Wednesday, July 18, 2012

360º of MOZART

Wolfgang Amadeus Mozart, here, reporting from NYC in the 21st Century, and I must say, it is a bit more exciting than Vienna in the 18th.  Of course, back then Americans were preoccupied with asserting their independence, and not much concerned with culture.  But now - oh, my dear, the new world's innovations in music and concert presentations literally make my heart dance!  I must thank Mme. Moreno for providing me with the most exciting evening I've experienced in centuries.    

MM:  That concert was over two weeks ago, Amade.  A little late in your posting, aren't you?

WAM:  My dear, I see no room for criticism on your part, considering that you have not been heard from in well over a year.

MM:  Touche.  Anyway, I'm happy you enjoyed the concert.  I certainly did.  But then, you know I always love hearing your music.  Especially the work you composed during your Vienna days.

WAM:   Enjoyment is too modest a word for the emotions I felt whilst observing my Act I Finale from Don Giovanni performed in a most unique venue.  I believe "enraptured" would be more appropriate.  I must congratulate your generation on its innovation in concert programming, particularly as it applies to my music.

MM:  My friend is referring to the NY Philharmonic's concert presented in the drill room at the Park Avenue Armory on June 30, billed as "Philharmonic 360."  It was surround sound without benefit of Bose speakers.  And it was enhanced by lighting and living theater.

As we entered the drill room, we were greeted by a display of statues depicting women in 18th century gowns and powdered wigs.  At least I thought they were statues, until one by one, they started making subtle gestures like winks, smiles, and unobtrusive head turns.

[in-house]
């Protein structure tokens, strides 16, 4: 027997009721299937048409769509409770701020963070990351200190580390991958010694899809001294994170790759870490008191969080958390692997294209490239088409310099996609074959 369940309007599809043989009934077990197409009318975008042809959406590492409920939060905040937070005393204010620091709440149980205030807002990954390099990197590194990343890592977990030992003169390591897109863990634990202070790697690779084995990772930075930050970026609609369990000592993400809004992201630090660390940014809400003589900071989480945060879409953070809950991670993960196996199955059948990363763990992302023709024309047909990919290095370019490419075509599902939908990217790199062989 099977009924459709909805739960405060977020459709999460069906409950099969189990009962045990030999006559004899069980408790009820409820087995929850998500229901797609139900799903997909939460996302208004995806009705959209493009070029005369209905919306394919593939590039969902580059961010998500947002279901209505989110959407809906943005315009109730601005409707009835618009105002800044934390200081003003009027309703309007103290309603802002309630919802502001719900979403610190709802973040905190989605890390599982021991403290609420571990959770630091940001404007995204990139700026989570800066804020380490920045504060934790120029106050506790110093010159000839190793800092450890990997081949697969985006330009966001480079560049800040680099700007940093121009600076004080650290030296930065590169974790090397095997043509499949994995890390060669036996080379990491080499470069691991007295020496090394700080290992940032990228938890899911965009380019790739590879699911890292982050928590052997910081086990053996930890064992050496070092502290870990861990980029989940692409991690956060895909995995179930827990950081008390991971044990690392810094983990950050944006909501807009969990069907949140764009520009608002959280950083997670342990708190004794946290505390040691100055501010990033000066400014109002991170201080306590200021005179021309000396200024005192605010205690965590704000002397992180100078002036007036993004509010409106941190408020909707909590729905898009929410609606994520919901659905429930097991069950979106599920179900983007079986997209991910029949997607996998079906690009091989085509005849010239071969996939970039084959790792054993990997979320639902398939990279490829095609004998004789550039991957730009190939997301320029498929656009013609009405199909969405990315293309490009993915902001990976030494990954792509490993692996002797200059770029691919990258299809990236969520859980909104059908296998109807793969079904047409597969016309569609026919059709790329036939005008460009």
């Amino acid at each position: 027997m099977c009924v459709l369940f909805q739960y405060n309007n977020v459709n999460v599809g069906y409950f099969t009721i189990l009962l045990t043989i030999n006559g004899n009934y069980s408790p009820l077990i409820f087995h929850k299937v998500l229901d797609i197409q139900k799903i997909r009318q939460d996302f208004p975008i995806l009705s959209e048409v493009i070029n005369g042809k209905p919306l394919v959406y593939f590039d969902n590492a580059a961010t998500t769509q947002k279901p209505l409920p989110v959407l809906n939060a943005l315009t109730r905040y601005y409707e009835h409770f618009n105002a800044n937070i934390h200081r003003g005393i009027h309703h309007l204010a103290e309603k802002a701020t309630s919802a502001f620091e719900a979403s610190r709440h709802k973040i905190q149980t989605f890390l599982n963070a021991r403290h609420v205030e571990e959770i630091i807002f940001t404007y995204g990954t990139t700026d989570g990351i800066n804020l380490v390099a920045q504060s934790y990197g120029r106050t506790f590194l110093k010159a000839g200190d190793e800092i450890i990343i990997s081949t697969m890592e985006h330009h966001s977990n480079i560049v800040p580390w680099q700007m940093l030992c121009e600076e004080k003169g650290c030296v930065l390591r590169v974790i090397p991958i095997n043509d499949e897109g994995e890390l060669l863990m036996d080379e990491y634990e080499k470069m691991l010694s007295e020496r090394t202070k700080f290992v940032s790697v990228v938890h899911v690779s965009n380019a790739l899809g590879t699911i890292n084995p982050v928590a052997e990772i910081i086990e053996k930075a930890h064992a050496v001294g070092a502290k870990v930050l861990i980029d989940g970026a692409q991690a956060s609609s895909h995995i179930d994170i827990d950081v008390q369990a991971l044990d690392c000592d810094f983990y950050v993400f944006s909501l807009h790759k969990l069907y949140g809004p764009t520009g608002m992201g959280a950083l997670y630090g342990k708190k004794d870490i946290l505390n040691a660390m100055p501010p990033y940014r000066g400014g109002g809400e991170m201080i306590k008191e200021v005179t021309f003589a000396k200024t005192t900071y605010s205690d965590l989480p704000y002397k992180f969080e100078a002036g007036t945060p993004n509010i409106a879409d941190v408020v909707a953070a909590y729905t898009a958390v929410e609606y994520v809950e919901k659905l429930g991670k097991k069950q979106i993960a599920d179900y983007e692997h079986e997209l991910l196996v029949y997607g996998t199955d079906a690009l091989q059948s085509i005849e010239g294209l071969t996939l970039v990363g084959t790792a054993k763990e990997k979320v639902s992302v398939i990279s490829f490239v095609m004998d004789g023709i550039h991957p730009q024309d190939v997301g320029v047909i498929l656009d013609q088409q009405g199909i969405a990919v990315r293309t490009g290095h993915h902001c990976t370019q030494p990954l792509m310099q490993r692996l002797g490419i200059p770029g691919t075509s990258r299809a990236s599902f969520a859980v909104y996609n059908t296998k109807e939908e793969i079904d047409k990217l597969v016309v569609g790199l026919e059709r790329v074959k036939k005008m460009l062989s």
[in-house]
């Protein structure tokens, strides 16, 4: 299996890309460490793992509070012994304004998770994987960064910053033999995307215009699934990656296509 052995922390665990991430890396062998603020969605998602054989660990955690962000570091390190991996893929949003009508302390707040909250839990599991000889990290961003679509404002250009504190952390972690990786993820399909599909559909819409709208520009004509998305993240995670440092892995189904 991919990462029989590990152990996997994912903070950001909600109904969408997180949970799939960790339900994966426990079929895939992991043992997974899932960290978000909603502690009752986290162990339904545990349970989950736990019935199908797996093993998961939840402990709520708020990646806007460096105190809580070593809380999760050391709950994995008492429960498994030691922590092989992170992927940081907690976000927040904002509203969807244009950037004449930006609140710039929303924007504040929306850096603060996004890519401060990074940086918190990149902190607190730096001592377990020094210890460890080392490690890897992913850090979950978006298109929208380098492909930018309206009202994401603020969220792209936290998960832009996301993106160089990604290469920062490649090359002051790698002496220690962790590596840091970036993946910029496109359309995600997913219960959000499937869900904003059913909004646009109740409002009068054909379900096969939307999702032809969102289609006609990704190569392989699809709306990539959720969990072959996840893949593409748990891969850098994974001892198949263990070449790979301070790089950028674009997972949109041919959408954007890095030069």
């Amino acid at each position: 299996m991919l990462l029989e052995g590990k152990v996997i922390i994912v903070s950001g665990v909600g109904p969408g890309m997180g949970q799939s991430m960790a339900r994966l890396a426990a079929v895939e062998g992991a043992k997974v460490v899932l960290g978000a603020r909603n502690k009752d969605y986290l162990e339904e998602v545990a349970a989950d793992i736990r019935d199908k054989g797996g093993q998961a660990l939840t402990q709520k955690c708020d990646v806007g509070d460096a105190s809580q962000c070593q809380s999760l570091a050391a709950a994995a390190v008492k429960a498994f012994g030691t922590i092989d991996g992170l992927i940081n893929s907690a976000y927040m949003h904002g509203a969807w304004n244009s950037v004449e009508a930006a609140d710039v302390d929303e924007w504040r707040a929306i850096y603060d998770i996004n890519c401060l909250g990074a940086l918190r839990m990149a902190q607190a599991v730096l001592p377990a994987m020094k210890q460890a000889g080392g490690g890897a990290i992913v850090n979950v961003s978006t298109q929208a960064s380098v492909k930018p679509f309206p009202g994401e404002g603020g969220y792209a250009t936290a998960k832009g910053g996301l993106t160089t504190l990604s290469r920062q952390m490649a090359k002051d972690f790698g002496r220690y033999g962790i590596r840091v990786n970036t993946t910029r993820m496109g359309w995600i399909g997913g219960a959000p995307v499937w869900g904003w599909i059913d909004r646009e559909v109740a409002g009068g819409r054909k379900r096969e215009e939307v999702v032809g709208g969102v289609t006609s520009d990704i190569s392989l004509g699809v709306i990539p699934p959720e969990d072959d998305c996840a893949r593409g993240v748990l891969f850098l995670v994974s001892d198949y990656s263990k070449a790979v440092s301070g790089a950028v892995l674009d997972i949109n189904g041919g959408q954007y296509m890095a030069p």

WAM:  I could have sworn I saw my dear little wife, Constanze, in the milieu.

MM:  The audience was seated on risers, set up stadium style, with three stages for the orchestra interspersed among them.  There were also ensembles set up on a catwalk on either side of the room, as well as a group of woodwinds and percussion within our section.  The idea here was to perform spatial music the way the composers originally intended.

WAM:  My Don Giovanni Act I finale takes place in the scoundrel's castle, where he is entertaining a large group of guests that consists of both peasants and aristocracy.  I, in my genius, succeeded in composing a score that consists of three orchestras playing simultaneously in three different styles:  There was the main orchestra, usually seated in the pit, accompanying the arias and recitative, and two off-stage orchestras, one playing a minuet in 3/4 time for the aristocrats' dance of preference, the other playing a countredance in 2/4 time, popular among what you might now call the "middle class."  Later, another ensemble joins in, playing a German teisch, so popular among the peasants.

One might think that this would result in a cacophony, and in the hands of a lesser composer it might well have.  But I managed to weave all these disparate elements into harmonious bliss. 

MM:  Yes, you did, and the way the Philharmonic presented it was blissful, as well.  Before the Don Giovanni, the orchestra(s) played two other spatial pieces, by Gabrieli and Pierre Boulez.  While the setting up for the Mozart, the audience's attention was distracted by the living "statues," who ran into the room and performed a little theater, engaging with the audience members who were seated in the middle of the room, and pretending to sip champagne.  It turned out that these people were the chorus that accompanied the soloists.

Several of the soloists were seated, unnoticed, among the audience and would simply stand up at the appropriate times for their entrances and sing as they made their way down to the center of the room.  

WAM:  I couldn't have staged it better myself.  Well, I really couldn't, because the Vienna Staatsopera would not have allowed such intricate choreography.

MM:  The evening was rounded out by Stockhausen's Groupen, written for three orchestras, and Charles Ives "The Unanswered Question," a riveting piece that features the strings and woodwinds playing pianissimo and a lone trumpet repeating its poignant question throughout.  I left the Armory feeling as if I'd just had a gourmet musical meal, and so grateful to be living in New York.

WAM:  Yes, my dear, I will agree that your New York is growing on me, as well.  What's on for us next?

MM:  Tonight,  Madama Butterfly in the park!

WAM:  Hmm...yes, Puccini has his charms, as well.

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